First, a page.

STORING VEGETABLES FOR WINTER USE
DIG FOR VICTORY LEAFLET No. 3 (Page 2 of 4)
Root vegetables are subject to frost damage to a varying degree, and harvesting and storage should be arranged accordingly.
Swedes and parsnips are hardy and can safely be left in the ground during average winter conditions—in fact, the quality of parsnips is improved by moderate frosty conditions. A supply of roots should, however, be taken up for use. Swedes should be taken up and stored at the approach of severer weather conditions.
The main problem with parsnips left in the ground when very cold weather arrives is getting them out of the frozen ground. Covering them with a thick layer of straw or bracken will insulate the land beneath and enable harvesting during a freeze. A double layer of horticultural fleece will serve the same purpose.
Root vegetables, except beetroot, are best stored in boxes between layers of sand, but all may be piled in heaps and covered with sand on the floor of the shed or cellar. They contain much water and are liable to shrivel if the sand is very dry. Leaves should be removed before roots are stored.
If sand is difficult to obtain, finely sifted ashes or fairly dry earth may be substituted. When boxes are used, a layer of sand should be placed at the bottom of the box, which is then filled with alternate layers of roots and sand. If treated correctly, all will keep well until May. A storage temperature between 33° F. and 38° F. is the most suitable.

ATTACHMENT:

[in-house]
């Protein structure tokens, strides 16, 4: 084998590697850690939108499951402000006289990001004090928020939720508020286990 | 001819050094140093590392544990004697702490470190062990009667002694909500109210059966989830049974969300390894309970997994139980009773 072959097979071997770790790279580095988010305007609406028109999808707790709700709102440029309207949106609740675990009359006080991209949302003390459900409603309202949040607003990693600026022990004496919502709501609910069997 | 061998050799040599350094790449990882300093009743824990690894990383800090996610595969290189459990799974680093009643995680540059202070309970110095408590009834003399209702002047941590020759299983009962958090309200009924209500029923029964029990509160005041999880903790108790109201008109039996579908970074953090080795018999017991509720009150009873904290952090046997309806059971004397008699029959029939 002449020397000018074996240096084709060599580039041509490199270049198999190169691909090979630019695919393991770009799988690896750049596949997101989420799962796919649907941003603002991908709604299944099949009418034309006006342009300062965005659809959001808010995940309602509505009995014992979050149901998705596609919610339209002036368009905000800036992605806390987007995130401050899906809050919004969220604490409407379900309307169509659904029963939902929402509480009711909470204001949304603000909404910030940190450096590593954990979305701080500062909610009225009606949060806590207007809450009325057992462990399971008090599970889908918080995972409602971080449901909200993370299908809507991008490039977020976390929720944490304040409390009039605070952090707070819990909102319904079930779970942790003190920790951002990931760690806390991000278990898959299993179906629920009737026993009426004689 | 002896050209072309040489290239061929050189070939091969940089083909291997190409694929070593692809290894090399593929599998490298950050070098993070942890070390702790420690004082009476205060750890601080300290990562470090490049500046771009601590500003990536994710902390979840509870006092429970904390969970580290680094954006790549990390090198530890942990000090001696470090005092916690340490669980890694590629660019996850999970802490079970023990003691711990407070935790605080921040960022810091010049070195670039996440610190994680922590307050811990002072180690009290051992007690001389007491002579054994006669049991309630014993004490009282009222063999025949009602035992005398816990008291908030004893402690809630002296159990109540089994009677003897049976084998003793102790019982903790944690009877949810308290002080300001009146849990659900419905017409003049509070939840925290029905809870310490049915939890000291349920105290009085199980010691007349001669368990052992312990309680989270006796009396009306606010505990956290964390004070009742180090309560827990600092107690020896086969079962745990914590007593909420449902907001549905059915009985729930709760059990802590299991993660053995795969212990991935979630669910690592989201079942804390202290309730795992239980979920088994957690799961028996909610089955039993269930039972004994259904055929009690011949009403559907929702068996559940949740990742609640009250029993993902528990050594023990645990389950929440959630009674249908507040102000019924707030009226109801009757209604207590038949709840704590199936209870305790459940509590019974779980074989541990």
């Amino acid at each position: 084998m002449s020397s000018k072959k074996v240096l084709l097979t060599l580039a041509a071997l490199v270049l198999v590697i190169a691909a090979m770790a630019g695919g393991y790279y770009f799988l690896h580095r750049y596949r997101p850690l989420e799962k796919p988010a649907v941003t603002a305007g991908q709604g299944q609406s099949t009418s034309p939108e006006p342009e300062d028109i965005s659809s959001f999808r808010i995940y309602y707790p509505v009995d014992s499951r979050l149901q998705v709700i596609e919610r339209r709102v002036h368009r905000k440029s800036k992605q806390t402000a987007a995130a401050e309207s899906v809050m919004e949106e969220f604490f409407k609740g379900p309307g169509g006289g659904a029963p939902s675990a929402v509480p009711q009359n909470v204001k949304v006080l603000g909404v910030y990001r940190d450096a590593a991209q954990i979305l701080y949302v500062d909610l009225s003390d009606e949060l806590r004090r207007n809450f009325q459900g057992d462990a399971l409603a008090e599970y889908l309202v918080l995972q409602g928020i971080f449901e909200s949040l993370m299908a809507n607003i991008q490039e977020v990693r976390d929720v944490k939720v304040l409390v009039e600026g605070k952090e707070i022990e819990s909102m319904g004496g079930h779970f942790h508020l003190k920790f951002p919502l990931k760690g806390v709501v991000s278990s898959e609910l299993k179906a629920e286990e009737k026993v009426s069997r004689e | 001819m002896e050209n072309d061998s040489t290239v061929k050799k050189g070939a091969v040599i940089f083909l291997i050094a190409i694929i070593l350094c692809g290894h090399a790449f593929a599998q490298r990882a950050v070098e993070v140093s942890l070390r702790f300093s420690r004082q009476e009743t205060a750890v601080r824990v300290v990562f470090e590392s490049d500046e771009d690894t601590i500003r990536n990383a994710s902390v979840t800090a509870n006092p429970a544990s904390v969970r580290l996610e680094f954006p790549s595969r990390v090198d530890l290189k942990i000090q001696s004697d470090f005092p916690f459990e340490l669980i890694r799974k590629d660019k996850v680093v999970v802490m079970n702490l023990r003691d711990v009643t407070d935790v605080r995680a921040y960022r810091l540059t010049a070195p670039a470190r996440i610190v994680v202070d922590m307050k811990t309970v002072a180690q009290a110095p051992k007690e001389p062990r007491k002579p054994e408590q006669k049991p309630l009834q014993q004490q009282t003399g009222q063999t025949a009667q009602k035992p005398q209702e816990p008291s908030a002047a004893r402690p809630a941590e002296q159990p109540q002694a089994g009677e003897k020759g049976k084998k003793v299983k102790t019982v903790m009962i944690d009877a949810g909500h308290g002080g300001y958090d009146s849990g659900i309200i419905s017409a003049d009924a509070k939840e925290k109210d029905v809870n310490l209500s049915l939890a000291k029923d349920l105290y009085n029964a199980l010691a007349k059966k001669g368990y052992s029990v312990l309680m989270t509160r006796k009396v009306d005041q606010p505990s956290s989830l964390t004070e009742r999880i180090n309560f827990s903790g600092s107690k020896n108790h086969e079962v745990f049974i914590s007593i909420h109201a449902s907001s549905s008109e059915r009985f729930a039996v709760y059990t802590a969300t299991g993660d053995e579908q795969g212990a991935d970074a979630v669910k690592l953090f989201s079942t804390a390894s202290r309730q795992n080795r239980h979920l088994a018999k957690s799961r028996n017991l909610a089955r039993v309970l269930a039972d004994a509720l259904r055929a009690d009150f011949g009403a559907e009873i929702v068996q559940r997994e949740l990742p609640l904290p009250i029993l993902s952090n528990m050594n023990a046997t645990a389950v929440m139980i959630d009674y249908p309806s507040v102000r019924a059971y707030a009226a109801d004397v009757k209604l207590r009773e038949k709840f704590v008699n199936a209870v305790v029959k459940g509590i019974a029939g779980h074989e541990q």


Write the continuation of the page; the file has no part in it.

Lift the roots when near maturity but always before frost occurs, twisting, not cutting, off the tops. The roots should then be laid in moderately dry sand in any shed where protection from frost can be secured.
Lift during dry weather, not later than the middle of October. Reject all damaged roots. Store in sand or boxes or bins or in heaps covered with sand. Arrange the roots in regular layers, with the crowns away from each other. A layer of straw over the heap will provide an added safeguard against frost. Large supplies may be clamped like potatoes, provided the roots are thoroughly dry, but the clamps should be shallow and not too large.
These should be taken up in the autumn or early winter, topped closely and stored in sand like carrots. Large supplies may also be clamped.
These may be left in the ground until later, but it is advisable to lift them at Christmas and store in the same way as turnips.
These roots are really quite hardy and if desired can remain in the ground. They should, however, be lifted not later than February before growth starts, and be stored in slightly moist sand or soil.